EN 12670:2001 (E)6also zeolite, secondary minerals.2.1.18 anhedral: See allotriomorphic.2.1.19 anisotropy: Property of some minerals and rocks of having different behaviour in differentdirections. i.e. hardness in kyanite, thermal expansion in calcite, flexural resistance in slate.2.1.20 andalusite: Mineral Al2SiO5 polymorphous with sillimanite and kyanite.2.1.21 andesite: Volcanic rock composed mainly of plagioclase (oligoclase-andesine) and one ormore of the dark minerals amphibole, pyroxene, and biotite.2.1.22 anhydrite: Sedimentary evaporitic mineral, formula CaSO4.2.1.23 ankerite: Mineral of dolomite group with calcium and iron.2.1.24 anorthite: Calcic plagioclase, Ca Al2Si2O8. See plagioclase.2.1.25 anorthoclase: Sodium-rich mineral of the alkali feldspar group, formula (Na,K)AlSi3O8. Itscomposition, in term of the mole fraction of the orthoclase component (or) and the albitecomponent (ab) is or40ab60 to or10ab90. See feldspar, microcline, plagioclase, orthoclase.2.1.26 anorthosite: Plutonic rock mainly composed of plagioclase and little or no dark minerals. See3. antiperthite: Feldspar containing intergrowth lamellae of orthoclase in albite. See alsofeldspar and perthite.2.1.28 apatite: Group of minerals, formula Ca5(PO4,CO3)3(F,OH,Cl).2.1.29 aplite: Fine grained dyke rock of granitic composition.2.1.30 aragonite: Mineral, polymorphous with calcite, formula CaCO3.2.1.31 arenite: Consolidated sedimentary rock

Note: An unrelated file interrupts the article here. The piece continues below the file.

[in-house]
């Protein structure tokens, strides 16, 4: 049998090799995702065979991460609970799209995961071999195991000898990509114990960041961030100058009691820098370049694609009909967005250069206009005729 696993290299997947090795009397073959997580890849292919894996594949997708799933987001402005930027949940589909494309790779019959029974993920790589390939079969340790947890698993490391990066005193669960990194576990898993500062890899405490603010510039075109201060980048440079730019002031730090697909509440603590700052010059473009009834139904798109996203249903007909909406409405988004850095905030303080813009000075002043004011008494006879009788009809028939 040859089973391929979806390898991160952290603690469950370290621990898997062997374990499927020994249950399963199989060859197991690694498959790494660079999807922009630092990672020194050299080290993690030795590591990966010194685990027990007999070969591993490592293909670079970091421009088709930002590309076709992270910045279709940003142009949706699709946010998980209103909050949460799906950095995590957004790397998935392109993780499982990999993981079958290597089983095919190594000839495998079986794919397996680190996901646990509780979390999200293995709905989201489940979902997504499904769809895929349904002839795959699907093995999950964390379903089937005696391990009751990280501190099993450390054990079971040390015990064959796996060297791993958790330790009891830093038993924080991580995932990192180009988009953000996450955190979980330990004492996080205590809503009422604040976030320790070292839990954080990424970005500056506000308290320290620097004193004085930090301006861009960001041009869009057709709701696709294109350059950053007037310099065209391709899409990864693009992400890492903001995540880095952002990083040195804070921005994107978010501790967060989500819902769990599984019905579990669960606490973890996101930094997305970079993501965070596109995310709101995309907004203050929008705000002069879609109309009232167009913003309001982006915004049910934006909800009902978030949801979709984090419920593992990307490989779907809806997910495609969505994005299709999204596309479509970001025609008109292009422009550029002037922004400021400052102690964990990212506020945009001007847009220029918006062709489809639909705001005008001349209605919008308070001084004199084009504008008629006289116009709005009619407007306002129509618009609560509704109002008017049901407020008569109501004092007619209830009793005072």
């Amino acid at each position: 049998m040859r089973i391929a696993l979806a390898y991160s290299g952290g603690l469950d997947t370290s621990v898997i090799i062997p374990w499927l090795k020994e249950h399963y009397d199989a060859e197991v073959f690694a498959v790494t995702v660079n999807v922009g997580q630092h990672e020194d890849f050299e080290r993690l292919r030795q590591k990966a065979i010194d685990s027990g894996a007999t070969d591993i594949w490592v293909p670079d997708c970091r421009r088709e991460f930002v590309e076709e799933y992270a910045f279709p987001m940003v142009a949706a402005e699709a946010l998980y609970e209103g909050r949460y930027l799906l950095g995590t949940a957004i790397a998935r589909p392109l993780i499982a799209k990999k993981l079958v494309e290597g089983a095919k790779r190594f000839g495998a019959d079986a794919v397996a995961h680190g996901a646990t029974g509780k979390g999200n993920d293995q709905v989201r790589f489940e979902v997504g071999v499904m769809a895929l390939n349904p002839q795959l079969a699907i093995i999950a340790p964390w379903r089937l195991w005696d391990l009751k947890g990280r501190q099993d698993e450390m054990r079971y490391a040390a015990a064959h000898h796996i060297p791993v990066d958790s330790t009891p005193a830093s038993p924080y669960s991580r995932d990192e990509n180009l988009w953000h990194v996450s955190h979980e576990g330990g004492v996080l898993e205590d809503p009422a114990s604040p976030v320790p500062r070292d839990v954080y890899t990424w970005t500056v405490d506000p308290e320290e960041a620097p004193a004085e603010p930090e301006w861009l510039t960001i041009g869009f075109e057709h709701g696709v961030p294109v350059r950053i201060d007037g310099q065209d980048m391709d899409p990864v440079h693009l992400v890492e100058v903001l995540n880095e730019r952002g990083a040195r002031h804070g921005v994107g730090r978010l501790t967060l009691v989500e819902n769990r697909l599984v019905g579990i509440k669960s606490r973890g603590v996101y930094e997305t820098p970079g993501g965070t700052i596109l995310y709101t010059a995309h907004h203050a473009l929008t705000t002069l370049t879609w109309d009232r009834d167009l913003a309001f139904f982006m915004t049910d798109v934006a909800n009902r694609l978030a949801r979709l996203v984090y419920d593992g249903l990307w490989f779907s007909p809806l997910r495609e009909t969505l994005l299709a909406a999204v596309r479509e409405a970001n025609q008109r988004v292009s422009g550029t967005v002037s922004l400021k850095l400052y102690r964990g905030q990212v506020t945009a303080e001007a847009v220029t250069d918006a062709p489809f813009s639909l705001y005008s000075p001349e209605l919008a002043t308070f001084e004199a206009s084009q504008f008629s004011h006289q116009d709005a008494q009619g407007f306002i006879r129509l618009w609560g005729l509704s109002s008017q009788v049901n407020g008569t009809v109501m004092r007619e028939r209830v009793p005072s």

mainly composed of sand-size detrital fragments ormineral grains, usually the term is used with a prefix that refers to its composition or genesis,e.g. quartzarenite. See also argillite: Consolidated sedimentary rock mainly composed wholly of detrital clay-size particlesor clay minerals.2.1.33 arkose: Sedimentary detrital rock with less than 75 % quartz and a high content of feldspargrains. See augen fabric; ocellar fabric: Fabric in some rocks, usually metamorphic, consisting ofellipsoidal or lens-shaped porphyroblasts, crystals, or fragments, rounded and enveloped bythe foliation, resembling eyes (augen) in a cross section.2.1.35 augite (clinopyroxenes): Mineral of the pyroxene group (clinopiroxenes), general formula(Ca,Na) (Mg,Fe2+,Al) (Si,Al) 2O62.1.36 banded: Rock having alternating nearly parallel layers that differ in colour, fabric or mineralcomposition, and because of that it shows alternating bands in a cross section.2.1.37 basalt (basanite): a) Scientifically: volcanic rock consisting essentially of plagioclase (labradorite-anorthite) andpyroxene and includes a fine grained to dense fabric (See b) Commercially: basalt is a natural stone as per the scientific definition of basalt and other rockssuch as basalt, picrites, diabases, dolerites and microgabbros.2.1.38 basic: Igneous rock with more than 45 % and less than 52 % of silice.2.1.39 bedding plane: a) A planar or nearly planar surface that visibly separates the individual beds, layers or strata,especially in sedimentary rocks.SIST EN 12670:2002